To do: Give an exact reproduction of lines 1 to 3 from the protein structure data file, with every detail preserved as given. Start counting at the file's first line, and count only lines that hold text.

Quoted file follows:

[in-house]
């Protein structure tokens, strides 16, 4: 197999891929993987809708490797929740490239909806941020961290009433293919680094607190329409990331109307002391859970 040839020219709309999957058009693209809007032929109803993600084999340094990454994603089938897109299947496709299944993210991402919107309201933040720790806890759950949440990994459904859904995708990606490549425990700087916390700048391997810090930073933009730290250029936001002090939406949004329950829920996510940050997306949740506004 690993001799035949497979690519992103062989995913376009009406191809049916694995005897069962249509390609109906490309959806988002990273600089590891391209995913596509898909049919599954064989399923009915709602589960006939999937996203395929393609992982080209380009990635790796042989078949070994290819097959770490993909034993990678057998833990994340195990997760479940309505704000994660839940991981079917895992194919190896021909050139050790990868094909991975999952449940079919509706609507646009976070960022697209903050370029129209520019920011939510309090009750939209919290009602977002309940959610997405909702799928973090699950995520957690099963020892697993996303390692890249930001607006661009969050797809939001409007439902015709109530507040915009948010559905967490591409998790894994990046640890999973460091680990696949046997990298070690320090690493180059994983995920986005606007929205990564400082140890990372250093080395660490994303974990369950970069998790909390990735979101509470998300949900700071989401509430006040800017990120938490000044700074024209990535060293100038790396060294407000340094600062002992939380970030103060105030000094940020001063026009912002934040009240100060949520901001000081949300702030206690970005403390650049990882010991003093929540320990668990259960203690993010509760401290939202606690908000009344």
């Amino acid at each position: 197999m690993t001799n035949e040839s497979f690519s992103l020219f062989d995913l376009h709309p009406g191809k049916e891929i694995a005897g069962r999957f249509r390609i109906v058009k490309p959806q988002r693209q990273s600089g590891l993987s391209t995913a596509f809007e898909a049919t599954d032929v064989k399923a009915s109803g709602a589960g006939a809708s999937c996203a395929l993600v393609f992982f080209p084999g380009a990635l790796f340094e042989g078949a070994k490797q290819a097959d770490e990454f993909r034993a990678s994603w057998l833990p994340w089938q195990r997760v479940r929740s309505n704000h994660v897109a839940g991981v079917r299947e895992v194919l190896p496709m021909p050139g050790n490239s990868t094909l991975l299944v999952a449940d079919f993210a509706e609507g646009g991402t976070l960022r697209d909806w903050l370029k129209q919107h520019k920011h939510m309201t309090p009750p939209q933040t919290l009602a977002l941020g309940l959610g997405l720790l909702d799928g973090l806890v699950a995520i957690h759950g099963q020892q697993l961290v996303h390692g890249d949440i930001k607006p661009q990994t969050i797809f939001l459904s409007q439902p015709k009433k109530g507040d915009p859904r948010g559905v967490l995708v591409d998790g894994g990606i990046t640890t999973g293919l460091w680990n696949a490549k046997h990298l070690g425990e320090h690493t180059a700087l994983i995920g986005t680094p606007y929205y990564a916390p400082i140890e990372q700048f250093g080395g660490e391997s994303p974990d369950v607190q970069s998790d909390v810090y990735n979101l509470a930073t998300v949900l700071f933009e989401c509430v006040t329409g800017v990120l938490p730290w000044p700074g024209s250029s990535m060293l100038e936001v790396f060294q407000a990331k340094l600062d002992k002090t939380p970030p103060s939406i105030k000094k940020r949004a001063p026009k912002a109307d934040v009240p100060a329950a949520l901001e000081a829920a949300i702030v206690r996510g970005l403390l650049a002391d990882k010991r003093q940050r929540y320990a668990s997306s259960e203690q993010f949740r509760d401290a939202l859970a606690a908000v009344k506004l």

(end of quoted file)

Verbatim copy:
[in-house]
């Protein structure tokens, strides 16, 4: 197999891929993987809708490797929740490239909806941020961290009433293919680094607190329409990331109307002391859970 040839020219709309999957058009693209809007032929109803993600084999340094990454994603089938897109299947496709299944993210991402919107309201933040720790806890759950949440990994459904859904995708990606490549425990700087916390700048391997810090930073933009730290250029936001002090939406949004329950829920996510940050997306949740506004 690993001799035949497979690519992103062989995913376009009406191809049916694995005897069962249509390609109906490309959806988002990273600089590891391209995913596509898909049919599954064989399923009915709602589960006939999937996203395929393609992982080209380009990635790796042989078949070994290819097959770490993909034993990678057998833990994340195990997760479940309505704000994660839940991981079917895992194919190896021909050139050790990868094909991975999952449940079919509706609507646009976070960022697209903050370029129209520019920011939510309090009750939209919290009602977002309940959610997405909702799928973090699950995520957690099963020892697993996303390692890249930001607006661009969050797809939001409007439902015709109530507040915009948010559905967490591409998790894994990046640890999973460091680990696949046997990298070690320090690493180059994983995920986005606007929205990564400082140890990372250093080395660490994303974990369950970069998790909390990735979101509470998300949900700071989401509430006040800017990120938490000044700074024209990535060293100038790396060294407000340094600062002992939380970030103060105030000094940020001063026009912002934040009240100060949520901001000081949300702030206690970005403390650049990882010991003093929540320990668990259960203690993010509760401290939202606690908000009344």
């Amino acid at each position: 197999m690993t001799n035949e040839s497979f690519s992103l020219f062989d995913l376009h709309p009406g191809k049916e891929i694995a005897g069962r999957f249509r390609i109906v058009k490309p959806q988002r693209q990273s600089g590891l993987s391209t995913a596509f809007e898909a049919t599954d032929v064989k399923a009915s109803g709602a589960g006939a809708s999937c996203a395929l993600v393609f992982f080209p084999g380009a990635l790796f340094e042989g078949a070994k490797q290819a097959d770490e990454f993909r034993a990678s994603w057998l833990p994340w089938q195990r997760v479940r929740s309505n704000h994660v897109a839940g991981v079917r299947e895992v194919l190896p496709m021909p050139g050790n490239s990868t094909l991975l299944v999952a449940d079919f993210a509706e609507g646009g991402t976070l960022r697209d909806w903050l370029k129209q919107h520019k920011h939510m309201t309090p009750p939209q933040t919290l009602a977002l941020g309940l959610g997405l720790l909702d799928g973090l806890v699950a995520i957690h759950g099963q020892q697993l961290v996303h390692g890249d949440i930001k607006p661009q990994t969050i797809f939001l459904s409007q439902p015709k009433k109530g507040d915009p859904r948010g559905v967490l995708v591409d998790g894994g990606i990046t640890t999973g293919l460091w680990n696949a490549k046997h990298l070690g425990e320090h690493t180059a700087l994983i995920g986005t680094p606007y929205y990564a916390p400082i140890e990372q700048f250093g080395g660490e391997s994303p974990d369950v607190q970069s998790d909390v810090y990735n979101l509470a930073t998300v949900l700071f933009e989401c509430v006040t329409g800017v990120l938490p730290w000044p700074g024209s250029s990535m060293l100038e936001v790396f060294q407000a990331k340094l600062d002992k002090t939380p970030p103060s939406i105030k000094k940020r949004a001063p026009k912002a109307d934040v009240p100060a329950a949520l901001e000081a829920a949300i702030v206690r996510g970005l403390l650049a002391d990882k010991r003093q940050r929540y320990a668990s997306s259960e203690q993010f949740r509760d401290a939202l859970a606690a908000v009344k506004l």